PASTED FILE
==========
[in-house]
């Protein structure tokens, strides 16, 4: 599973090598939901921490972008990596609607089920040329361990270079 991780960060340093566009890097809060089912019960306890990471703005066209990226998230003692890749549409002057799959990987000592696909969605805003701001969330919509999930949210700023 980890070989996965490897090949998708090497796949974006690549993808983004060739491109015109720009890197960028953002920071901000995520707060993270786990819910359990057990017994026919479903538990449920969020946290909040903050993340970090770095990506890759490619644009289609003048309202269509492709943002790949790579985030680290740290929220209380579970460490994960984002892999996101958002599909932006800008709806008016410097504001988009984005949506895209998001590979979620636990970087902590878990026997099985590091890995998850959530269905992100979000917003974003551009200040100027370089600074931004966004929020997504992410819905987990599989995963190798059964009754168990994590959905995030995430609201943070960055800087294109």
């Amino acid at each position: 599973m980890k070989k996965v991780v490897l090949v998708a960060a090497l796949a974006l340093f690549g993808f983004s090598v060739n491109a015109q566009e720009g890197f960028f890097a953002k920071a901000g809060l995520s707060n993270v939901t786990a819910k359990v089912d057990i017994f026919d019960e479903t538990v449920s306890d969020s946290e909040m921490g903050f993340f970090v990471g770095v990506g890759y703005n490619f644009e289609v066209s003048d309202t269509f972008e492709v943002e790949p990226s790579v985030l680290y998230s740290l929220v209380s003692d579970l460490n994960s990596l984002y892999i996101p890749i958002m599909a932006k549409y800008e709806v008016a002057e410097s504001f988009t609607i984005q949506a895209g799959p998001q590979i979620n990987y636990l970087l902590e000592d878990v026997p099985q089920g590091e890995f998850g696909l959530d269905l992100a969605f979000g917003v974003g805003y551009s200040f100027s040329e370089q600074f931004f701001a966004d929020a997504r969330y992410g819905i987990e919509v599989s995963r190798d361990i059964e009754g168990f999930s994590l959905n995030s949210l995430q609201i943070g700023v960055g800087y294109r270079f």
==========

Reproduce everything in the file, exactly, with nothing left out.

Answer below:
[in-house]
């Protein structure tokens, strides 16, 4: 599973090598939901921490972008990596609607089920040329361990270079 991780960060340093566009890097809060089912019960306890990471703005066209990226998230003692890749549409002057799959990987000592696909969605805003701001969330919509999930949210700023 980890070989996965490897090949998708090497796949974006690549993808983004060739491109015109720009890197960028953002920071901000995520707060993270786990819910359990057990017994026919479903538990449920969020946290909040903050993340970090770095990506890759490619644009289609003048309202269509492709943002790949790579985030680290740290929220209380579970460490994960984002892999996101958002599909932006800008709806008016410097504001988009984005949506895209998001590979979620636990970087902590878990026997099985590091890995998850959530269905992100979000917003974003551009200040100027370089600074931004966004929020997504992410819905987990599989995963190798059964009754168990994590959905995030995430609201943070960055800087294109």
């Amino acid at each position: 599973m980890k070989k996965v991780v490897l090949v998708a960060a090497l796949a974006l340093f690549g993808f983004s090598v060739n491109a015109q566009e720009g890197f960028f890097a953002k920071a901000g809060l995520s707060n993270v939901t786990a819910k359990v089912d057990i017994f026919d019960e479903t538990v449920s306890d969020s946290e909040m921490g903050f993340f970090v990471g770095v990506g890759y703005n490619f644009e289609v066209s003048d309202t269509f972008e492709v943002e790949p990226s790579v985030l680290y998230s740290l929220v209380s003692d579970l460490n994960s990596l984002y892999i996101p890749i958002m599909a932006k549409y800008e709806v008016a002057e410097s504001f988009t609607i984005q949506a895209g799959p998001q590979i979620n990987y636990l970087l902590e000592d878990v026997p099985q089920g590091e890995f998850g696909l959530d269905l992100a969605f979000g917003v974003g805003y551009s200040f100027s040329e370089q600074f931004f701001a966004d929020a997504r969330y992410g819905i987990e919509v599989s995963r190798d361990i059964e009754g168990f999930s994590l959905n995030s949210l995430q609201i943070g700023v960055g800087y294109r270079f």